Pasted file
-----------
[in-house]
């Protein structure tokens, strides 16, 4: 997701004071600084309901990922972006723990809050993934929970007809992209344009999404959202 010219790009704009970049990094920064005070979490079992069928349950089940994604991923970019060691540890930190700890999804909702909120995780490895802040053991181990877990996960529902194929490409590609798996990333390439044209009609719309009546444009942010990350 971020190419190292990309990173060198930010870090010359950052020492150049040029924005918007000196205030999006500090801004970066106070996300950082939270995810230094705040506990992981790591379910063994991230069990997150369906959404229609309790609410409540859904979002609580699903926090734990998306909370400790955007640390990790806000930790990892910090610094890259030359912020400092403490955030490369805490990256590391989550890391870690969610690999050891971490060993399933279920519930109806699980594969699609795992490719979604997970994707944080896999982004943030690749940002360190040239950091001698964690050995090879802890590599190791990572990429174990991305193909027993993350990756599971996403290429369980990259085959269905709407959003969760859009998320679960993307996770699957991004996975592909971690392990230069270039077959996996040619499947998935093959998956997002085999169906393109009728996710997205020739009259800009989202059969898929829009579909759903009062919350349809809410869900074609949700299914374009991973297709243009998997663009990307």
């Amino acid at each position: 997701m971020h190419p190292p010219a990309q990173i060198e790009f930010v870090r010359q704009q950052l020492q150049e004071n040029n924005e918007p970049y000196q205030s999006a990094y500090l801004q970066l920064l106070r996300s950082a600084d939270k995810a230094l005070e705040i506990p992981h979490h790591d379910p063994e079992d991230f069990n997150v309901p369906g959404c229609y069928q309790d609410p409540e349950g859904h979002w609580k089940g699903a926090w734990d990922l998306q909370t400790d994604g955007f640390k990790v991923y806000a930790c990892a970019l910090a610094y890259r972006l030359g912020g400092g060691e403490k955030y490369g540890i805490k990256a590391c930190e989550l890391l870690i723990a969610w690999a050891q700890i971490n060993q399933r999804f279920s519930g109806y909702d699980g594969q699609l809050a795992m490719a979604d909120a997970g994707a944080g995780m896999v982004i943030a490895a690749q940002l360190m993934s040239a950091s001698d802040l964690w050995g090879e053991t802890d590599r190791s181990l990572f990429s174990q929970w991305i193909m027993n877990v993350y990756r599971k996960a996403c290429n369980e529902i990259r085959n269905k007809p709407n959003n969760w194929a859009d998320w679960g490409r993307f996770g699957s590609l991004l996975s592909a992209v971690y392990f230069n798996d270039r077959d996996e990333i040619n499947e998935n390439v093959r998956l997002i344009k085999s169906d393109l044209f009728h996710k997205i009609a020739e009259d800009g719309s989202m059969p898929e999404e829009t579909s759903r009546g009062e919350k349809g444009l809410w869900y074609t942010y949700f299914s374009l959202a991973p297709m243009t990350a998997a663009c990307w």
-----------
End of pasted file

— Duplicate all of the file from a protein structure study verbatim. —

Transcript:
[in-house]
């Protein structure tokens, strides 16, 4: 997701004071600084309901990922972006723990809050993934929970007809992209344009999404959202 010219790009704009970049990094920064005070979490079992069928349950089940994604991923970019060691540890930190700890999804909702909120995780490895802040053991181990877990996960529902194929490409590609798996990333390439044209009609719309009546444009942010990350 971020190419190292990309990173060198930010870090010359950052020492150049040029924005918007000196205030999006500090801004970066106070996300950082939270995810230094705040506990992981790591379910063994991230069990997150369906959404229609309790609410409540859904979002609580699903926090734990998306909370400790955007640390990790806000930790990892910090610094890259030359912020400092403490955030490369805490990256590391989550890391870690969610690999050891971490060993399933279920519930109806699980594969699609795992490719979604997970994707944080896999982004943030690749940002360190040239950091001698964690050995090879802890590599190791990572990429174990991305193909027993993350990756599971996403290429369980990259085959269905709407959003969760859009998320679960993307996770699957991004996975592909971690392990230069270039077959996996040619499947998935093959998956997002085999169906393109009728996710997205020739009259800009989202059969898929829009579909759903009062919350349809809410869900074609949700299914374009991973297709243009998997663009990307």
């Amino acid at each position: 997701m971020h190419p190292p010219a990309q990173i060198e790009f930010v870090r010359q704009q950052l020492q150049e004071n040029n924005e918007p970049y000196q205030s999006a990094y500090l801004q970066l920064l106070r996300s950082a600084d939270k995810a230094l005070e705040i506990p992981h979490h790591d379910p063994e079992d991230f069990n997150v309901p369906g959404c229609y069928q309790d609410p409540e349950g859904h979002w609580k089940g699903a926090w734990d990922l998306q909370t400790d994604g955007f640390k990790v991923y806000a930790c990892a970019l910090a610094y890259r972006l030359g912020g400092g060691e403490k955030y490369g540890i805490k990256a590391c930190e989550l890391l870690i723990a969610w690999a050891q700890i971490n060993q399933r999804f279920s519930g109806y909702d699980g594969q699609l809050a795992m490719a979604d909120a997970g994707a944080g995780m896999v982004i943030a490895a690749q940002l360190m993934s040239a950091s001698d802040l964690w050995g090879e053991t802890d590599r190791s181990l990572f990429s174990q929970w991305i193909m027993n877990v993350y990756r599971k996960a996403c290429n369980e529902i990259r085959n269905k007809p709407n959003n969760w194929a859009d998320w679960g490409r993307f996770g699957s590609l991004l996975s592909a992209v971690y392990f230069n798996d270039r077959d996996e990333i040619n499947e998935n390439v093959r998956l997002i344009k085999s169906d393109l044209f009728h996710k997205i009609a020739e009259d800009g719309s989202m059969p898929e999404e829009t579909s759903r009546g009062e919350k349809g444009l809410w869900y074609t942010y949700f299914s374009l959202a991973p297709m243009t990350a998997a663009c990307w």